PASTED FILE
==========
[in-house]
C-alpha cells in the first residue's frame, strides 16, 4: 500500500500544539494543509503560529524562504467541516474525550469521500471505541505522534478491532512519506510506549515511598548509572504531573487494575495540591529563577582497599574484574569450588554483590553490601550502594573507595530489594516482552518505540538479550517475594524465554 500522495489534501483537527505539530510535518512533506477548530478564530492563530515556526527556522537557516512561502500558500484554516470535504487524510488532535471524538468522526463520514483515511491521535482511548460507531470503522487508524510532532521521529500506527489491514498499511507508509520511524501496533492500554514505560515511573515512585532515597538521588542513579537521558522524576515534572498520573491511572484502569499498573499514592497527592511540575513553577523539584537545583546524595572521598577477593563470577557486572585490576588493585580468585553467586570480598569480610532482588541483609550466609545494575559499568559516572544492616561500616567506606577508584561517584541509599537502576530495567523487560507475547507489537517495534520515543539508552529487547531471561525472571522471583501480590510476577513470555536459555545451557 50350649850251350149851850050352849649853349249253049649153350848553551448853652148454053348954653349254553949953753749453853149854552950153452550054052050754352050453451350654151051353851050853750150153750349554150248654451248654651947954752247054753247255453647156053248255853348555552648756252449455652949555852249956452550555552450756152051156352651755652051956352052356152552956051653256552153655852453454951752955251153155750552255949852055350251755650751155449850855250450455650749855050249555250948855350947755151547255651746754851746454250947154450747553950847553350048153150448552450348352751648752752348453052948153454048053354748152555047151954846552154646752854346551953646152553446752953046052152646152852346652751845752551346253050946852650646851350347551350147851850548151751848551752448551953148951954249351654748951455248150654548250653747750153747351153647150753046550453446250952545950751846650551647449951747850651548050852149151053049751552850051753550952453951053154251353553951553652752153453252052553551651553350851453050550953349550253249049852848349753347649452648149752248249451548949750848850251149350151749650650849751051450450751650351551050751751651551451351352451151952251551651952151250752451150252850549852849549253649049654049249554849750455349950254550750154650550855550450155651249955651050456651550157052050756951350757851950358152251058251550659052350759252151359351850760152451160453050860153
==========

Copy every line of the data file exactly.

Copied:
[in-house]
C-alpha cells in the first residue's frame, strides 16, 4: 500500500500544539494543509503560529524562504467541516474525550469521500471505541505522534478491532512519506510506549515511598548509572504531573487494575495540591529563577582497599574484574569450588554483590553490601550502594573507595530489594516482552518505540538479550517475594524465554 500522495489534501483537527505539530510535518512533506477548530478564530492563530515556526527556522537557516512561502500558500484554516470535504487524510488532535471524538468522526463520514483515511491521535482511548460507531470503522487508524510532532521521529500506527489491514498499511507508509520511524501496533492500554514505560515511573515512585532515597538521588542513579537521558522524576515534572498520573491511572484502569499498573499514592497527592511540575513553577523539584537545583546524595572521598577477593563470577557486572585490576588493585580468585553467586570480598569480610532482588541483609550466609545494575559499568559516572544492616561500616567506606577508584561517584541509599537502576530495567523487560507475547507489537517495534520515543539508552529487547531471561525472571522471583501480590510476577513470555536459555545451557 50350649850251350149851850050352849649853349249253049649153350848553551448853652148454053348954653349254553949953753749453853149854552950153452550054052050754352050453451350654151051353851050853750150153750349554150248654451248654651947954752247054753247255453647156053248255853348555552648756252449455652949555852249956452550555552450756152051156352651755652051956352052356152552956051653256552153655852453454951752955251153155750552255949852055350251755650751155449850855250450455650749855050249555250948855350947755151547255651746754851746454250947154450747553950847553350048153150448552450348352751648752752348453052948153454048053354748152555047151954846552154646752854346551953646152553446752953046052152646152852346652751845752551346253050946852650646851350347551350147851850548151751848551752448551953148951954249351654748951455248150654548250653747750153747351153647150753046550453446250952545950751846650551647449951747850651548050852149151053049751552850051753550952453951053154251353553951553652752153453252052553551651553350851453050550953349550253249049852848349753347649452648149752248249451548949750848850251149350151749650650849751051450450751650351551050751751651551451351352451151952251551651952151250752451150252850549852849549253649049654049249554849750455349950254550750154650550855550450155651249955651050456651550157052050756951350757851950358152251058251550659052350759252151359351850760152451160453050860153